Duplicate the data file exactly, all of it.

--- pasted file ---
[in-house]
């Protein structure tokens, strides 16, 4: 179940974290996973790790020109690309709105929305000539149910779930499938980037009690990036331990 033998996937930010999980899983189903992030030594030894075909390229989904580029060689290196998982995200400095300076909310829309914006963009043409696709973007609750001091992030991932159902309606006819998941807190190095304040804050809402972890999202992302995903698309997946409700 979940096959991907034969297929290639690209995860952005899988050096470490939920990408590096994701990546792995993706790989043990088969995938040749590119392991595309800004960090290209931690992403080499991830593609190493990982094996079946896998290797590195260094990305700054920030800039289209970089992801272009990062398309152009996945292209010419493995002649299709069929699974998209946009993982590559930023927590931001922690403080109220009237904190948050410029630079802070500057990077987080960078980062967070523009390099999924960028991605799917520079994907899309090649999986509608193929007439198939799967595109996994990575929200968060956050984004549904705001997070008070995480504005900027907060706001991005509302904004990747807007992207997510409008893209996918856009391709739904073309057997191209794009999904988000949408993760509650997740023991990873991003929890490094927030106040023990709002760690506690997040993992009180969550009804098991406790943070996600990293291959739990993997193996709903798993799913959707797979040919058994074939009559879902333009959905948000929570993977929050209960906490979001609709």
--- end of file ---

[in-house]
């Protein structure tokens, strides 16, 4: 179940974290996973790790020109690309709105929305000539149910779930499938980037009690990036331990 033998996937930010999980899983189903992030030594030894075909390229989904580029060689290196998982995200400095300076909310829309914006963009043409696709973007609750001091992030991932159902309606006819998941807190190095304040804050809402972890999202992302995903698309997946409700 979940096959991907034969297929290639690209995860952005899988050096470490939920990408590096994701990546792995993706790989043990088969995938040749590119392991595309800004960090290209931690992403080499991830593609190493990982094996079946896998290797590195260094990305700054920030800039289209970089992801272009990062398309152009996945292209010419493995002649299709069929699974998209946009993982590559930023927590931001922690403080109220009237904190948050410029630079802070500057990077987080960078980062967070523009390099999924960028991605799917520079994907899309090649999986509608193929007439198939799967595109996994990575929200968060956050984004549904705001997070008070995480504005900027907060706001991005509302904004990747807007992207997510409008893209996918856009391709739904073309057997191209794009999904988000949408993760509650997740023991990873991003929890490094927030106040023990709002760690506690997040993992009180969550009804098991406790943070996600990293291959739990993997193996709903798993799913959707797979040919058994074939009559879902333009959905948000929570993977929050209960906490979001609709």